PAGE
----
But although it may not be historically accurate, it is most definitely a Yorgos Lanthimos film, with his peculiar Weltanschauung omnipresent. The emotionless and monotone delivery of dialogue has been scaled back considerably from The Lobster and Sacred Deer, but everything else you'd expect is here - the pseudo-omniscient judgemental glare; the dark absurdist sense of humour; the formal rigidity; the emotional isolation of the characters; the surrealism; the games of psychological one-upmanship; the alienation of the audience; the thematic centrality of shifting power relations; the lack of distinction between poignancy and joviality; the use of self-contained and closed off pocket universes where characters must play by rules differing from those of the outside world; intimate familial conflict (except in bigger rooms than in his previous films); and a disorienting score, which mixes pieces by Purcell, Vivaldi, Handel, and Bach with more contemporary work from the likes of Olivier Messiaen, Luc Ferrari, and Anna Meredith, whilst the closing credits feature Elton John's "Skyline Pigeon" (really). Similarly, whilst The Lobster was a savage dystopian-set allegory for discipline and conformity, The Favourite is a merciless satire of decadence and pettiness, taking in such additional themes as class, gender, love, lust, duty, loyalty, partisan politics, patriarchal hegemony, and women behaving just as appallingly as men.
As one would expect from Lanthimos, the film is aesthetically flawless, with many of the compositions having the appearance of a fête galante painting, so meticulously integrated are Sandy Powell's costume design, Fiona Crombie's production design, and Robbie Ryan's cinematography. Powell's costumes are historically inaccurate, but thematically revealing, with the situation of the characters at any given moment directly influencing the design. For example, speaking to Entertainment Weekly, Powell says of Abigail and her rise to a position of influence, "I wanted to give her that vulgarity of the nouveau riche, and her dresses get a little bolder and showier. There's more pattern involved and there are black-and-white stripes. I wanted her to stand out from everybody else as trying too hard." In a more general sense, the black-and-white colour scheme of much of the wardrobe contrasts magnificently with Crombie's predominantly brown production design, with the actors effortlessly standing out from the backgrounds. The occasional use of black-and-white stripes is also worth mentioning, as it subliminally intimates that the characters are imprisoned, not so much by their physical milieu, but rather within the hypocrisy, pettiness, and forced politeness of the Royal Court.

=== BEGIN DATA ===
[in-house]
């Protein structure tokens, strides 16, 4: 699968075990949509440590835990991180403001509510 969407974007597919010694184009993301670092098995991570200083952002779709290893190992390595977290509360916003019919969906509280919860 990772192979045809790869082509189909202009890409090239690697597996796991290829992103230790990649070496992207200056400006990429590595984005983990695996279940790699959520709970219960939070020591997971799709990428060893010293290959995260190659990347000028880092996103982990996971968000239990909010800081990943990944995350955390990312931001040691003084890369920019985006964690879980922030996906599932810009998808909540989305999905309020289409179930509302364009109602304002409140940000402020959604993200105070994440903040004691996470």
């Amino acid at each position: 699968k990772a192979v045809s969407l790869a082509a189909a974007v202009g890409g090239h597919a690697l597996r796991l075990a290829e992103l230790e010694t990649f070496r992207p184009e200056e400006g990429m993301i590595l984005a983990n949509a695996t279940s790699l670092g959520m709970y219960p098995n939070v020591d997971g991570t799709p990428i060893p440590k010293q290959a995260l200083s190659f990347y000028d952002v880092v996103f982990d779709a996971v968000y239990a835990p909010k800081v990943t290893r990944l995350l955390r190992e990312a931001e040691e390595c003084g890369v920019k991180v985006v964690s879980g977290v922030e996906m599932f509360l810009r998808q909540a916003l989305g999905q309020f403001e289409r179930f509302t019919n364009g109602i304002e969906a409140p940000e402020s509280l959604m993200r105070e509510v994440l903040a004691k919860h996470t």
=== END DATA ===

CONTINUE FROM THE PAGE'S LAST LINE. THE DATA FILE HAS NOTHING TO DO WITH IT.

Of Ryan's photography, perhaps the most impressive feat is that, despite the many scenes tracking characters through rooms, up stairs, and out doorways, there's not a single Steadicam shot anywhere in the film. He also makes copious use of 6mm fish-eye lenses, which distort the spaces the characters occupy whilst also showing much more of the environment than a normal lens, creating the sense of characters lost within an overload of background visual detail. Combined with the whip pans seen throughout the film, the cumulative effect is a world rendered strange, a place of distortion and unnatural compositions. As Ryan explains to Deadline, "by the nature of being able to see everything in front of you, you then get a sense that the characters are almost imprisoned in the location. Even though they have all this luxury and power, they are a little bit isolated in this world. By showing you the whole room and also isolating the character in a small space you get a feeling of no escape." As with most of Lanthimos' work, the film also uses natural light, which makes for some stunning candle-lit night-time compositions, partially recalling the paintings of someone like Jean-Antoine Watteau or, even moreso, Georges de La Tour.